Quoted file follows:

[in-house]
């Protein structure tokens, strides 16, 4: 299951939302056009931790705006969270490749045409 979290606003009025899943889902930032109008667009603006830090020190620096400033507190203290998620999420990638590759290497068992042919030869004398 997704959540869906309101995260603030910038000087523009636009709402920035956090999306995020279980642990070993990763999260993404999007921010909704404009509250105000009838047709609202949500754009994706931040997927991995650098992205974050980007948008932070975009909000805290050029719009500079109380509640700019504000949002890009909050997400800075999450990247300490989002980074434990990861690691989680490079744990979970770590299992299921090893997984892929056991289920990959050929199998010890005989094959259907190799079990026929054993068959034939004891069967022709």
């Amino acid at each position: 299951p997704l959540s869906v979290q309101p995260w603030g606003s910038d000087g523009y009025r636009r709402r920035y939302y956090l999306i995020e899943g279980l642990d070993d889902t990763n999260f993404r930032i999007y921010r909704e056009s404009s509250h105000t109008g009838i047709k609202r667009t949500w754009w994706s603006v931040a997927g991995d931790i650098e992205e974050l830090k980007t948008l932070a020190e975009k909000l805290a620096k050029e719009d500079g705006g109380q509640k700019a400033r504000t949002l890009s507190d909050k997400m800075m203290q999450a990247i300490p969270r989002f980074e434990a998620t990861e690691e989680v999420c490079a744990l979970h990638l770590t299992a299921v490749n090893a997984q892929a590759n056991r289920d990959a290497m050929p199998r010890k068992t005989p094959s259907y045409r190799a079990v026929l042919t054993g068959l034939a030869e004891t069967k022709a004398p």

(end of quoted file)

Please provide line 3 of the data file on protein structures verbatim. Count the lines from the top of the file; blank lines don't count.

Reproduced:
């Amino acid at each position: 299951p997704l959540s869906v979290q309101p995260w603030g606003s910038d000087g523009y009025r636009r709402r920035y939302y956090l999306i995020e899943g279980l642990d070993d889902t990763n999260f993404r930032i999007y921010r909704e056009s404009s509250h105000t109008g009838i047709k609202r667009t949500w754009w994706s603006v931040a997927g991995d931790i650098e992205e974050l830090k980007t948008l932070a020190e975009k909000l805290a620096k050029e719009d500079g705006g109380q509640k700019a400033r504000t949002l890009s507190d909050k997400m800075m203290q999450a990247i300490p969270r989002f980074e434990a998620t990861e690691e989680v999420c490079a744990l979970h990638l770590t299992a299921v490749n090893a997984q892929a590759n056991r289920d990959a290497m050929p199998r010890k068992t005989p094959s259907y045409r190799a079990v026929l042919t054993g068959l034939a030869e004891t069967k022709a004398p």